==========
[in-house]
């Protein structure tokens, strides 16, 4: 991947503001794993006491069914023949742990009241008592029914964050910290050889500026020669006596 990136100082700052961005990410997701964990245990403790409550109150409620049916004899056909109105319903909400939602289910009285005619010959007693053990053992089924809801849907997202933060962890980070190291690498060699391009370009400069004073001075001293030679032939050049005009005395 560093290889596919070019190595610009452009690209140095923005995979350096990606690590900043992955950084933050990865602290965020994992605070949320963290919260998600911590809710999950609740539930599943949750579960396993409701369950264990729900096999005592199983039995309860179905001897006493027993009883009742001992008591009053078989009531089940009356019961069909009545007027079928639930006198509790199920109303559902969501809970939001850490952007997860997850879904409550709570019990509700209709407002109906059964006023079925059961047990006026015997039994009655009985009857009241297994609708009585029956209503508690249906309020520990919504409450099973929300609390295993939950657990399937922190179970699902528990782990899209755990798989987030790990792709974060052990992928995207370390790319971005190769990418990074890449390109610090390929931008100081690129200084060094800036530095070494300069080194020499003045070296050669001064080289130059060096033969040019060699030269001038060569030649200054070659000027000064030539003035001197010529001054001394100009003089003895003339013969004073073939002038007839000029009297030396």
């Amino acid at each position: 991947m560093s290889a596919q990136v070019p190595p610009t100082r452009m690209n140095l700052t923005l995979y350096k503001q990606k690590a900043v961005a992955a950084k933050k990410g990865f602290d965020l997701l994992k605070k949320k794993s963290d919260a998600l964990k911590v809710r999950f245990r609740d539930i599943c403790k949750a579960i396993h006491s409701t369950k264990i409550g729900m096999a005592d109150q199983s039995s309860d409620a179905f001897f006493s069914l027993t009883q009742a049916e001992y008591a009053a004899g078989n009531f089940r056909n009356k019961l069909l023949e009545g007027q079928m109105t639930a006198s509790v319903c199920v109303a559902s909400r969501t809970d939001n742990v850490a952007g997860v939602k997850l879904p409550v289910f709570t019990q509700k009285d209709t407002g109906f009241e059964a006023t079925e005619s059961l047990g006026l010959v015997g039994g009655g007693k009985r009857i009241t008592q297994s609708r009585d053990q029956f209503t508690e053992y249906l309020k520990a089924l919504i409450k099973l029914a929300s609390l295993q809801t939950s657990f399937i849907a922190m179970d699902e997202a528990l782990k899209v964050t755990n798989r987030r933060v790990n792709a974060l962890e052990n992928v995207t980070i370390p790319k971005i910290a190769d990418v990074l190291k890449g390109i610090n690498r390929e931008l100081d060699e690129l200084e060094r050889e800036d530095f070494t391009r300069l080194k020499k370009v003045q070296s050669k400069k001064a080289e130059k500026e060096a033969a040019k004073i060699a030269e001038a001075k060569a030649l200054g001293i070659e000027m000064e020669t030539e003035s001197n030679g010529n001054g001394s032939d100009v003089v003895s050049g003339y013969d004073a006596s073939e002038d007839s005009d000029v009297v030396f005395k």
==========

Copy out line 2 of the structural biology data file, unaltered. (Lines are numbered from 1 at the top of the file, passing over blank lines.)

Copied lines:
């Protein structure tokens, strides 16, 4: 991947503001794993006491069914023949742990009241008592029914964050910290050889500026020669006596 990136100082700052961005990410997701964990245990403790409550109150409620049916004899056909109105319903909400939602289910009285005619010959007693053990053992089924809801849907997202933060962890980070190291690498060699391009370009400069004073001075001293030679032939050049005009005395 560093290889596919070019190595610009452009690209140095923005995979350096990606690590900043992955950084933050990865602290965020994992605070949320963290919260998600911590809710999950609740539930599943949750579960396993409701369950264990729900096999005592199983039995309860179905001897006493027993009883009742001992008591009053078989009531089940009356019961069909009545007027079928639930006198509790199920109303559902969501809970939001850490952007997860997850879904409550709570019990509700209709407002109906059964006023079925059961047990006026015997039994009655009985009857009241297994609708009585029956209503508690249906309020520990919504409450099973929300609390295993939950657990399937922190179970699902528990782990899209755990798989987030790990792709974060052990992928995207370390790319971005190769990418990074890449390109610090390929931008100081690129200084060094800036530095070494300069080194020499003045070296050669001064080289130059060096033969040019060699030269001038060569030649200054070659000027000064030539003035001197010529001054001394100009003089003895003339013969004073073939002038007839000029009297030396």